Catecholaminergic polymorphic ventricular tachycardia

Treatment

What treatments are available for catecholaminergic polymorphic ventricular tachycardia?

There are a few treatment options available to those diagnosed with catecholaminergic polymorphic ventricular tachycardia (CPVT).

Beta blockers

  • Have a proven efficacy in about 60% of individuals diagnosed with CPVT
  • Helps reduce catecholamine release by reducing heart rate and controlling the movement of calcium in the muscles
  • Recommended drugs include nadolol (1 - 2.5mg/kg/day with 2 doses per day) and propranolol (2-4 mg/kg/day with 3-4 doses per day)
  • Dosage should be based off each individual's personal exercise stress test results

Flecainide

  • Helps with arrhythmias and can be taken with beta-blockers
  • Effective in individuals with recurrent syncope or arrhythmias during exercise
  • There is a lack of controlled clinical trials, but the effectiveness of use in individuals in conjunction with beta-blockers is sufficient
  • Also recommended for individuals with an implantable cardioverter defibrillator (ICD)

Implantable cardioverter defibrillator (ICD)

  • An ICD is a device placed under the skin to monitor heart rate. If it detects an abnormal heart rhythm or arrhythmia, it will deliver an electric shock to restore a normal heartbeat.
  • Recommended in individuals who have experienced cardiac arrest, recurrent fainting episodes (syncope), ventricular tachycardia despite other treatment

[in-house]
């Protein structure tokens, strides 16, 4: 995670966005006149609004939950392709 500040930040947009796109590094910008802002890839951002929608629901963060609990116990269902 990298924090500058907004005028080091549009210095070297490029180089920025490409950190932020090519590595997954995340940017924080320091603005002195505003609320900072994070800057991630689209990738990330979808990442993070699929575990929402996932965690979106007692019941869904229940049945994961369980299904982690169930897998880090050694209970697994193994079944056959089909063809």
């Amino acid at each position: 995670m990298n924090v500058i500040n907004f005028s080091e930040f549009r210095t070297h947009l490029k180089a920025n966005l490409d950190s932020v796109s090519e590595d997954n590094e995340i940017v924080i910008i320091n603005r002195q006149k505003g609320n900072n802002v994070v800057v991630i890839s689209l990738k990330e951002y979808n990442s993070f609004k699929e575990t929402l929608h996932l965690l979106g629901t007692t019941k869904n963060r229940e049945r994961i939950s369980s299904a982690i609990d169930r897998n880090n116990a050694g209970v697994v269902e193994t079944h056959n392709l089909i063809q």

• Can be used as primary prevention of sudden death if beta-blockers are not effective
  • ICDs in younger patients require life-long device replacement and can be associated with device malfunction, infection, and psychological issues

Left cardiac sympathetic denervation (LCSD)

  • Works by preventing the release of catecholamines in the heart and raising the threshold for ventricular fibrillation
  • This does not change the way the heart muscle functions or the heart rate
  • Can be recommended for individuals along with the use of beta-blockers
  • Side effects of LCSD include palpebral ptosis, elevation of the left hemidiaphragm, and lack of sweating from the left arm and face
  • Recurrence of cardiac arrest have been reported in individuals with LCSD

Please consult with your primary care physician to determine which treatment plan would be best for you. For additional information on CPVT, please speak with a genetic counselor. To find a genetic counselor in the United States, please visit the Find a Genetic Counselor page on the National Society of Genetic Counselors website.

https://www.heart.org/en/health-topics/arrhythmia/prevention--treatment-of-arrhythmia/implantable-cardioverter-defibrillator-icd

Cho, Y. (2016). Left cardiac sympathetic denervation: An important treatment option for patients with hereditary ventricular arrhythmias. Journal of Arrhythmia, 32(5), 340-343.

Napolitano, C., Priori, S. G., Bloise, R. (2016). Catecholaminergic polymorphic ventricular tachycardia. Gene Reviews. Retrieved from https://www.ncbi.nlm.nih.gov/books/NBK1289/.

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